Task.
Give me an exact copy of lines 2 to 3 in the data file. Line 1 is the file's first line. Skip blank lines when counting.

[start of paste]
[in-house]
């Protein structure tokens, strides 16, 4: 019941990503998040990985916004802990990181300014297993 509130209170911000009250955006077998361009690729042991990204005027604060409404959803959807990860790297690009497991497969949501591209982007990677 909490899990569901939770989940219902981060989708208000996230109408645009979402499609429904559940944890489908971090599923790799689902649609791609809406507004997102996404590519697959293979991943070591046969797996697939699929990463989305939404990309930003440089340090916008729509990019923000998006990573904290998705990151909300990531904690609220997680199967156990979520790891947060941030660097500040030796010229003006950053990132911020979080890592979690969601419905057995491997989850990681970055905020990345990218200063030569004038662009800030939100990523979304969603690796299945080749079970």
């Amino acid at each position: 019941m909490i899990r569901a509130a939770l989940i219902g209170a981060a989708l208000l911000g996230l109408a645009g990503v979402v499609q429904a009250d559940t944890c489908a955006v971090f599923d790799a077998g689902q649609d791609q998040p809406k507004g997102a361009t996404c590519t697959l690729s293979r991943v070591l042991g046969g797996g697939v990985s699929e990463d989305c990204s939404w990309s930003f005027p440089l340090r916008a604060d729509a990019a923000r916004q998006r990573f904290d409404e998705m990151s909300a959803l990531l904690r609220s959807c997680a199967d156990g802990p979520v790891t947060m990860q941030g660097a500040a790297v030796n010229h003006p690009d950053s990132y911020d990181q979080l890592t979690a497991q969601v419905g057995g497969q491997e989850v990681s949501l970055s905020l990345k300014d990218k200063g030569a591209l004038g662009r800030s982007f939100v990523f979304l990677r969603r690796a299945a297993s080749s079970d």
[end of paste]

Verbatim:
């Protein structure tokens, strides 16, 4: 019941990503998040990985916004802990990181300014297993 509130209170911000009250955006077998361009690729042991990204005027604060409404959803959807990860790297690009497991497969949501591209982007990677 909490899990569901939770989940219902981060989708208000996230109408645009979402499609429904559940944890489908971090599923790799689902649609791609809406507004997102996404590519697959293979991943070591046969797996697939699929990463989305939404990309930003440089340090916008729509990019923000998006990573904290998705990151909300990531904690609220997680199967156990979520790891947060941030660097500040030796010229003006950053990132911020979080890592979690969601419905057995491997989850990681970055905020990345990218200063030569004038662009800030939100990523979304969603690796299945080749079970």
């Amino acid at each position: 019941m909490i899990r569901a509130a939770l989940i219902g209170a981060a989708l208000l911000g996230l109408a645009g990503v979402v499609q429904a009250d559940t944890c489908a955006v971090f599923d790799a077998g689902q649609d791609q998040p809406k507004g997102a361009t996404c590519t697959l690729s293979r991943v070591l042991g046969g797996g697939v990985s699929e990463d989305c990204s939404w990309s930003f005027p440089l340090r916008a604060d729509a990019a923000r916004q998006r990573f904290d409404e998705m990151s909300a959803l990531l904690r609220s959807c997680a199967d156990g802990p979520v790891t947060m990860q941030g660097a500040a790297v030796n010229h003006p690009d950053s990132y911020d990181q979080l890592t979690a497991q969601v419905g057995g497969q491997e989850v990681s949501l970055s905020l990345k300014d990218k200063g030569a591209l004038g662009r800030s982007f939100v990523f979304l990677r969603r690796a299945a297993s080749s079970d």